Getting down to business, the two posed for photos with the accused and appeared at Arbuckle’s side during his preliminary hearing (beginning September 22), but interviews continued to be refused and reporters were kept away from the Durfees until September 25. That morning, attorney Charles Brennan arranged a press conference to be held later that day at the Palace Hotel. The event was designed to introduce Durfee to the press and counter suspicions that her decision to travel to San Francisco had not been entirely of her own making.
The few reporters invited to this press conference were hand-picked and vetted by Brennan, a former San Francisco newspaperman. I have located four reports of this event, all of which ran in the next day’s papers. Two of the lucky journalists present were from San Francisco: Helen Roberts of the San Francisco Examiner, and an unnamed reporter from the San Francisco Chronicle. The third report, in the San Francisco Bulletin, appears to have been derived from newswires. The fourth reporter, James H. Richardson, seems to have been the only invitee from Los Angeles.(1)
Richardson, later dubbed “The Last of the Terrible Men,”(2) went on to a storied career as a newspaperman and eventually as City Editor of Hearst’s Los Angeles Examiner. Pulitzer Prize-winning sports reporter Jim Murray described Richardson as “a one-eyed, iron-lunged, prototypical Hearst city editor, a tyrant of the city room.” Other colleagues often described Richardson in terms considerably less adulatory and decidedly unsuitable for a family-friendly blog. Two Los Angeles news photographers, brothers Coy and Delmar Watson, knew Richardson and held strong–and diametrically opposed–views. Delmar loathed the man; his initial response upon hearing Richardson’s name was “that son of a bitch!” Coy liked Richardson, although he acknowledged that he could be unpredictable. “It was always on the level with me,” he said, “but I never knew what was on the level with Jimmy!”(3) When asked about Richardson’s abilities as a reporter, however, both Coy and Delmar responded identically: “He was a great reporter.”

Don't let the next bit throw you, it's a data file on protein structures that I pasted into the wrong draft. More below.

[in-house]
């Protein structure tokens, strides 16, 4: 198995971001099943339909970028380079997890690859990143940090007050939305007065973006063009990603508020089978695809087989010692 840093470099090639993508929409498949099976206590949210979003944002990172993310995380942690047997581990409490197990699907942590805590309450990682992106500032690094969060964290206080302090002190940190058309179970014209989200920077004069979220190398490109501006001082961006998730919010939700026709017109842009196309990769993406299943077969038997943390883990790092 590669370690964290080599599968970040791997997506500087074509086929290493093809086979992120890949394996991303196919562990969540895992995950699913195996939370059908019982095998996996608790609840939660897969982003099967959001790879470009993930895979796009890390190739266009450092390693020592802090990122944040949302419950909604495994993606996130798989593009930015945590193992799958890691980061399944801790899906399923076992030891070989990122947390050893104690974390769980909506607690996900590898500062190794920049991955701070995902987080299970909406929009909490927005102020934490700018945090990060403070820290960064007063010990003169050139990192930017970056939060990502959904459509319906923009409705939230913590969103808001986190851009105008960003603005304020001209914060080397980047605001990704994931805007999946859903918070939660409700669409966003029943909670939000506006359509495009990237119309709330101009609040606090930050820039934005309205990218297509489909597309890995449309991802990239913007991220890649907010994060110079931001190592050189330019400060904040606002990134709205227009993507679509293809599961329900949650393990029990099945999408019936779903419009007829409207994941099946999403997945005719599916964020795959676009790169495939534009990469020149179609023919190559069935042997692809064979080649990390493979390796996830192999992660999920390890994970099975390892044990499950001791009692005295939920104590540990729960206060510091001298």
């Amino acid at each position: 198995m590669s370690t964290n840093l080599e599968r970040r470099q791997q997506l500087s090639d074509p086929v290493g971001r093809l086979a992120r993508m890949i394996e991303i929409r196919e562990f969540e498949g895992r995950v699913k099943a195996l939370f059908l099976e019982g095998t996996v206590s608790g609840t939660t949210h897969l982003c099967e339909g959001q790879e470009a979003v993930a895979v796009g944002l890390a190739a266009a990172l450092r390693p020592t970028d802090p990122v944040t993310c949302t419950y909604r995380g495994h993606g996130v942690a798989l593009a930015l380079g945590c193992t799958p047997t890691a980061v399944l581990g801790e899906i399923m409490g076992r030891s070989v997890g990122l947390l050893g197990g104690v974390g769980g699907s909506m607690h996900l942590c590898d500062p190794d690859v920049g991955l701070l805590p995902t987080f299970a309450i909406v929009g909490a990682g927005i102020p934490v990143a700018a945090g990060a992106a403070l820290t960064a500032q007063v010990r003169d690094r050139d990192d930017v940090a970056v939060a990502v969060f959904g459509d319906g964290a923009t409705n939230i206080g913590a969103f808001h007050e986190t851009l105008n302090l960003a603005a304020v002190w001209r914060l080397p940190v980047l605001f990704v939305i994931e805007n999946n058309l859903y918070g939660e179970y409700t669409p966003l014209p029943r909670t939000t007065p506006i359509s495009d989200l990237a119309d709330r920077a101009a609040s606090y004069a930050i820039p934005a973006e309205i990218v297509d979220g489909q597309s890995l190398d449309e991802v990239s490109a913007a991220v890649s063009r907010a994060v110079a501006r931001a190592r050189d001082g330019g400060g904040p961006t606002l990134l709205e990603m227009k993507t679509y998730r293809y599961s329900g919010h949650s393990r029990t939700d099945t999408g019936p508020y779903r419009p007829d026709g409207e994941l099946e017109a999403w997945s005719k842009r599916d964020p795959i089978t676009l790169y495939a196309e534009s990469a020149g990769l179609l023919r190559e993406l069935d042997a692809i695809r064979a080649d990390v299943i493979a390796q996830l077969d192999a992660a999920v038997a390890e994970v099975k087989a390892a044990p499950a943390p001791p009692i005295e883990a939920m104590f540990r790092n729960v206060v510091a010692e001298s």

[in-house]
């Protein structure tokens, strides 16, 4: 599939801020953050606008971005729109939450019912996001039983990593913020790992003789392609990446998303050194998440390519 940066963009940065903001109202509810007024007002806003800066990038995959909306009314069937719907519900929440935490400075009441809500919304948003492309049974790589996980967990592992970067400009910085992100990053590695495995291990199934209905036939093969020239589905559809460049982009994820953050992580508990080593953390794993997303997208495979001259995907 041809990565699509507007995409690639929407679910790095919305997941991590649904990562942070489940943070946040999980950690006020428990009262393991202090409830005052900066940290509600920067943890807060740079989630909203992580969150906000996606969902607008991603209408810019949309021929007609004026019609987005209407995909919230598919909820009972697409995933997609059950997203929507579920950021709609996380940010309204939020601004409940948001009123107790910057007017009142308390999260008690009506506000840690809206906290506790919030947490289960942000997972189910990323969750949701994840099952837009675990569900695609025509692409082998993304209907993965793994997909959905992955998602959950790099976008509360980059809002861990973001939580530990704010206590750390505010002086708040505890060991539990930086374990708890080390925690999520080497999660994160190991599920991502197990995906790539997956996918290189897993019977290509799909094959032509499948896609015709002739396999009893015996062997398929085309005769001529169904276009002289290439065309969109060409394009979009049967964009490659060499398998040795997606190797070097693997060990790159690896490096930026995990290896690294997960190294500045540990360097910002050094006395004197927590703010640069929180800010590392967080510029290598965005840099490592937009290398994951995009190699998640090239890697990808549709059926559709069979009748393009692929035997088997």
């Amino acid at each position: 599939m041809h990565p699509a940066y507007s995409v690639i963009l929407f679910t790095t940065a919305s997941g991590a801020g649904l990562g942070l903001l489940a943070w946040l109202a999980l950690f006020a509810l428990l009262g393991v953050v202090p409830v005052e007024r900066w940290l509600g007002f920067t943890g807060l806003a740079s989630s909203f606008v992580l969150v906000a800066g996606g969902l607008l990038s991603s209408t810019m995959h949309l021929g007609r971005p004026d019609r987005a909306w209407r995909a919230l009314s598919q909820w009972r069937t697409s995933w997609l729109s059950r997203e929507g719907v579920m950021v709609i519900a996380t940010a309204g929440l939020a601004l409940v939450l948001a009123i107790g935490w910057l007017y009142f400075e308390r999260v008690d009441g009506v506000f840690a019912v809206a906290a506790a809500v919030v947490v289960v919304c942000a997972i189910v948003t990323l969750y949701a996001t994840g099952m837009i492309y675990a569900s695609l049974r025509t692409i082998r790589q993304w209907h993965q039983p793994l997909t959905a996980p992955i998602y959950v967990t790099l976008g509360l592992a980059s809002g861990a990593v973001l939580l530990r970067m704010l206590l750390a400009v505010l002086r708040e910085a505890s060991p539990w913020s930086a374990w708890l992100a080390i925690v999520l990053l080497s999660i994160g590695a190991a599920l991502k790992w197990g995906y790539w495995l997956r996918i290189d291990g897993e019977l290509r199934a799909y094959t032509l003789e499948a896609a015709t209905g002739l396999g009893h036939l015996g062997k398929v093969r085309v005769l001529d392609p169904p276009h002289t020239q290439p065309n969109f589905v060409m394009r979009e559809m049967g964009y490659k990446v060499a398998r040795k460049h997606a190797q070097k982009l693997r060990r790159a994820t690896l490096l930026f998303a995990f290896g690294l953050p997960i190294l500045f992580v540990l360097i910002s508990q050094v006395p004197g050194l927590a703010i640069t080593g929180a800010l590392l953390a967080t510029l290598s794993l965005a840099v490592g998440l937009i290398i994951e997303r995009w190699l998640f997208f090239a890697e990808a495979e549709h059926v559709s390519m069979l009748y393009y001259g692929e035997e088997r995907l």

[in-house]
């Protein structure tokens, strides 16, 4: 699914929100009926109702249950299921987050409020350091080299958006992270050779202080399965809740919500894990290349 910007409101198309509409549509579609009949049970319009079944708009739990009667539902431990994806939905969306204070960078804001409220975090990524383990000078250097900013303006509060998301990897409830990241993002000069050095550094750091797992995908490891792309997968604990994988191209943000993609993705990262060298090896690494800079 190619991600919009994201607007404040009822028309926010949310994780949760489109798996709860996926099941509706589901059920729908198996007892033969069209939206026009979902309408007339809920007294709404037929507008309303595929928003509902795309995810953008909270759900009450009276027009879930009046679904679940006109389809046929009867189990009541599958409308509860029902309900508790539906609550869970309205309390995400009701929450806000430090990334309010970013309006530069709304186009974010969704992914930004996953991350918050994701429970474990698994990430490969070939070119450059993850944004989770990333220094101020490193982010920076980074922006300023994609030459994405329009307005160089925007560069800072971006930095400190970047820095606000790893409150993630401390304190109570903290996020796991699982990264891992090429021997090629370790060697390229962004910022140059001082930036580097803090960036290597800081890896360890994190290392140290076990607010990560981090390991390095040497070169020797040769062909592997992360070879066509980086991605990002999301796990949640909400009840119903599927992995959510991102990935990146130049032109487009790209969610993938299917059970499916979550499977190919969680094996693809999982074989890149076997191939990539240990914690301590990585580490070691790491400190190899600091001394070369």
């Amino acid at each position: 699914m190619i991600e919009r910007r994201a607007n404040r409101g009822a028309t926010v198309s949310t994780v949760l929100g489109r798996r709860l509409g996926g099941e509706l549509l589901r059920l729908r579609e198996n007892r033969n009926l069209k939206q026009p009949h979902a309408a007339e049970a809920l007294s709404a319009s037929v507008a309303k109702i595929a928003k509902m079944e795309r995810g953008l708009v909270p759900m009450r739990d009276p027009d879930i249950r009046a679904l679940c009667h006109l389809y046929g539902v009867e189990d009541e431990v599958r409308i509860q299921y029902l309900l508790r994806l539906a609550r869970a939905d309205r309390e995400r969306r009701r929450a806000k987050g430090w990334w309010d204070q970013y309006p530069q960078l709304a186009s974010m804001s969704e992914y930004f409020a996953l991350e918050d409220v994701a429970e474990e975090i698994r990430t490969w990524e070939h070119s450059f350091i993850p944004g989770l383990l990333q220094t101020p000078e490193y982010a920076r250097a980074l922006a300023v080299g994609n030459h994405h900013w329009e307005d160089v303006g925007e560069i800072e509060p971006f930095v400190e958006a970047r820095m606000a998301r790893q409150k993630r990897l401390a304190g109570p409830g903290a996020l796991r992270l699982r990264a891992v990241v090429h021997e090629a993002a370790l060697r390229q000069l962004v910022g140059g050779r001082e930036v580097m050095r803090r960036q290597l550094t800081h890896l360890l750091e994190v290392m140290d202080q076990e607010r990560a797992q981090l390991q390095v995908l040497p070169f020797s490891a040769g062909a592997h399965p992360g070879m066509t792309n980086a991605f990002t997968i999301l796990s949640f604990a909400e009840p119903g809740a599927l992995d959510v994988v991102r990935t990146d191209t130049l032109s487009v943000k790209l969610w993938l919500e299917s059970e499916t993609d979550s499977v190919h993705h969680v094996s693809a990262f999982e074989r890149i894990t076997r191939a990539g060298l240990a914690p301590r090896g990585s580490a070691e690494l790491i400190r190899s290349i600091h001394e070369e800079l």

In 1921, Richardson worked the city beat for the Los Angeles Evening Herald. He was known for assiduous courting of contacts, tenacious and flamboyant reporting, heavy drinking, and irascible temper; he also had a reputation for fair play, especially when lives and reputations were at stake.(4) It is unlikely that Richardson knew attorney Charles Brennan, but he had a better contact on Arbuckle’s legal team–Frank Dominguez. Richardson lists Dominguez as a friend in both his 1954 autobiography, For the Life of Me, and his 1922 serialized novel, Spring Street. In that novel Richardson’s protagonist, a dewy-eyed cub reporter, visits his silent-star sweetheart at her ancestral home, a decaying but picturesque rancho located immediately outside Los Angeles. The cub reporter and silent-star sweetheart were Richardson’s creations; the rancho was not.(5) Reporter Adela Rogers St. Johns also recalled attending barbecues at the Dominguez Rancho with her father, legendary Los Angeles criminal attorney Earl Rogers. Rogers had been associated with Dominguez, Dehm, and Cohen until 1919, when years of epic drinking finally ended his colorful career (the firm was originally Rogers and Dominguez, later Rogers, Dominguez, Dehm, and Cohen). When Rogers died in January 1922, Frank Dominguez and Milton Cohen served as his pallbearers.
At first glance, the articles written about the press conference by Richardson, Roberts, and the Chronicle reporter seem favorable. Closer examination, however, suggests that the event was not completely successful for either the attorneys or the reporters. All three stories contain subjective, occasionally barbed commentary. The Chronicle report is the most straightforward of the three, but even it is not completely flattering. After his introductory paragraphs, the reporter writes: